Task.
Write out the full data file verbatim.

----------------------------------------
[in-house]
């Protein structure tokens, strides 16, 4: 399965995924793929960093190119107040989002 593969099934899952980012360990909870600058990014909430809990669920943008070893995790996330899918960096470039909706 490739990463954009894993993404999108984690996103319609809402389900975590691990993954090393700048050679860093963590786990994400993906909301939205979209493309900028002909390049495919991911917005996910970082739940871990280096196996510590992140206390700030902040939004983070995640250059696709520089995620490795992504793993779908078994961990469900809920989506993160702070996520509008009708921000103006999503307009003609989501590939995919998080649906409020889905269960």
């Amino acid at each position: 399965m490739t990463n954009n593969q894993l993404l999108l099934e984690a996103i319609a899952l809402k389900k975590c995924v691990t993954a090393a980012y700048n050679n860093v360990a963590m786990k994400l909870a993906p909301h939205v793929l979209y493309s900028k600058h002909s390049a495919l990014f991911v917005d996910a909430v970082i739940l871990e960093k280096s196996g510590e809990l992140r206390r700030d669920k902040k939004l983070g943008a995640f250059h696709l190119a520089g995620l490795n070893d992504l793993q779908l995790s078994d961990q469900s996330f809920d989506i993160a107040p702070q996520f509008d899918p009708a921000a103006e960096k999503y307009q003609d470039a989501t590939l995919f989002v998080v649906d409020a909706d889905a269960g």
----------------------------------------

[in-house]
């Protein structure tokens, strides 16, 4: 399965995924793929960093190119107040989002 593969099934899952980012360990909870600058990014909430809990669920943008070893995790996330899918960096470039909706 490739990463954009894993993404999108984690996103319609809402389900975590691990993954090393700048050679860093963590786990994400993906909301939205979209493309900028002909390049495919991911917005996910970082739940871990280096196996510590992140206390700030902040939004983070995640250059696709520089995620490795992504793993779908078994961990469900809920989506993160702070996520509008009708921000103006999503307009003609989501590939995919998080649906409020889905269960």
């Amino acid at each position: 399965m490739t990463n954009n593969q894993l993404l999108l099934e984690a996103i319609a899952l809402k389900k975590c995924v691990t993954a090393a980012y700048n050679n860093v360990a963590m786990k994400l909870a993906p909301h939205v793929l979209y493309s900028k600058h002909s390049a495919l990014f991911v917005d996910a909430v970082i739940l871990e960093k280096s196996g510590e809990l992140r206390r700030d669920k902040k939004l983070g943008a995640f250059h696709l190119a520089g995620l490795n070893d992504l793993q779908l995790s078994d961990q469900s996330f809920d989506i993160a107040p702070q996520f509008d899918p009708a921000a103006e960096k999503y307009q003609d470039a989501t590939l995919f989002v998080v649906d409020a909706d889905a269960g």